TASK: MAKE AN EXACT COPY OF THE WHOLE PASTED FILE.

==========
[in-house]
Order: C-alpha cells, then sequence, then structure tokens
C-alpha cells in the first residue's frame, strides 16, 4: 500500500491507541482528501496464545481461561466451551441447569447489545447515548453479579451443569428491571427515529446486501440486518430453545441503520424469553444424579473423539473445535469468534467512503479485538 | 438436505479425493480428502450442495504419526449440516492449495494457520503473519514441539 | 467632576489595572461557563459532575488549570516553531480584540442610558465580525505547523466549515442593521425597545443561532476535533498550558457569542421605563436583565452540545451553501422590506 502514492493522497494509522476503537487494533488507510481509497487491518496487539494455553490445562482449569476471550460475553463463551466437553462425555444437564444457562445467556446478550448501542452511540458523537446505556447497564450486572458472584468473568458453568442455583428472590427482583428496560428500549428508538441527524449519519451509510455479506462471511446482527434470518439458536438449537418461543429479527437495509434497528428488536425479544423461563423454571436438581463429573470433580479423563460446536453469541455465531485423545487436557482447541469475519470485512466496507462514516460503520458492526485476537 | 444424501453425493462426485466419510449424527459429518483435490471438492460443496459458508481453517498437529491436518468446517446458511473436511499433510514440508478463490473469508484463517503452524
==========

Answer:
[in-house]
Order: C-alpha cells, then sequence, then structure tokens
C-alpha cells in the first residue's frame, strides 16, 4: 500500500491507541482528501496464545481461561466451551441447569447489545447515548453479579451443569428491571427515529446486501440486518430453545441503520424469553444424579473423539473445535469468534467512503479485538 | 438436505479425493480428502450442495504419526449440516492449495494457520503473519514441539 | 467632576489595572461557563459532575488549570516553531480584540442610558465580525505547523466549515442593521425597545443561532476535533498550558457569542421605563436583565452540545451553501422590506 502514492493522497494509522476503537487494533488507510481509497487491518496487539494455553490445562482449569476471550460475553463463551466437553462425555444437564444457562445467556446478550448501542452511540458523537446505556447497564450486572458472584468473568458453568442455583428472590427482583428496560428500549428508538441527524449519519451509510455479506462471511446482527434470518439458536438449537418461543429479527437495509434497528428488536425479544423461563423454571436438581463429573470433580479423563460446536453469541455465531485423545487436557482447541469475519470485512466496507462514516460503520458492526485476537 | 444424501453425493462426485466419510449424527459429518483435490471438492460443496459458508481453517498437529491436518468446517446458511473436511499433510514440508478463490473469508484463517503452524